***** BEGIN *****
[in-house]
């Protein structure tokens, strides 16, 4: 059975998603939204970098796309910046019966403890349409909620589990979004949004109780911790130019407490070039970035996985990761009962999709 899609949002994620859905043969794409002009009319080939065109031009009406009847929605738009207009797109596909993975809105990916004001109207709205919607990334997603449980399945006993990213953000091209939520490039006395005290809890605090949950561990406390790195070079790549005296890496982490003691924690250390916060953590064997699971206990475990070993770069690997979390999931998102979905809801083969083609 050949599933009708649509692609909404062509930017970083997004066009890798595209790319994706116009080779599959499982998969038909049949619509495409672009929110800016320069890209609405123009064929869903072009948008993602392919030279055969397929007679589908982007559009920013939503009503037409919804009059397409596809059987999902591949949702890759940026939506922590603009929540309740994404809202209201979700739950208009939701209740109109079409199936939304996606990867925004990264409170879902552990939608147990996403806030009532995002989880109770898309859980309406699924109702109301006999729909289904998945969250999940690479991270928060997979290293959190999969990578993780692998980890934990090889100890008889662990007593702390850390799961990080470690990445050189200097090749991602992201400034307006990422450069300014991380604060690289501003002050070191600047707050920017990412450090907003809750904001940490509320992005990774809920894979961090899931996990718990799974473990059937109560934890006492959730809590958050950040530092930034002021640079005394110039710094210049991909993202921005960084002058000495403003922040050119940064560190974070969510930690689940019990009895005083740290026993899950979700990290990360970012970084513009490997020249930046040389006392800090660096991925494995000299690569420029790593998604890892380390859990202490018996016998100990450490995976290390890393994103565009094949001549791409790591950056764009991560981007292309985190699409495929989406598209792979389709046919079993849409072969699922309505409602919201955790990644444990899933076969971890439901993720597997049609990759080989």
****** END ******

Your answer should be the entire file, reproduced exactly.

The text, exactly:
[in-house]
């Protein structure tokens, strides 16, 4: 059975998603939204970098796309910046019966403890349409909620589990979004949004109780911790130019407490070039970035996985990761009962999709 899609949002994620859905043969794409002009009319080939065109031009009406009847929605738009207009797109596909993975809105990916004001109207709205919607990334997603449980399945006993990213953000091209939520490039006395005290809890605090949950561990406390790195070079790549005296890496982490003691924690250390916060953590064997699971206990475990070993770069690997979390999931998102979905809801083969083609 050949599933009708649509692609909404062509930017970083997004066009890798595209790319994706116009080779599959499982998969038909049949619509495409672009929110800016320069890209609405123009064929869903072009948008993602392919030279055969397929007679589908982007559009920013939503009503037409919804009059397409596809059987999902591949949702890759940026939506922590603009929540309740994404809202209201979700739950208009939701209740109109079409199936939304996606990867925004990264409170879902552990939608147990996403806030009532995002989880109770898309859980309406699924109702109301006999729909289904998945969250999940690479991270928060997979290293959190999969990578993780692998980890934990090889100890008889662990007593702390850390799961990080470690990445050189200097090749991602992201400034307006990422450069300014991380604060690289501003002050070191600047707050920017990412450090907003809750904001940490509320992005990774809920894979961090899931996990718990799974473990059937109560934890006492959730809590958050950040530092930034002021640079005394110039710094210049991909993202921005960084002058000495403003922040050119940064560190974070969510930690689940019990009895005083740290026993899950979700990290990360970012970084513009490997020249930046040389006392800090660096991925494995000299690569420029790593998604890892380390859990202490018996016998100990450490995976290390890393994103565009094949001549791409790591950056764009991560981007292309985190699409495929989406598209792979389709046919079993849409072969699922309505409602919201955790990644444990899933076969971890439901993720597997049609990759080989």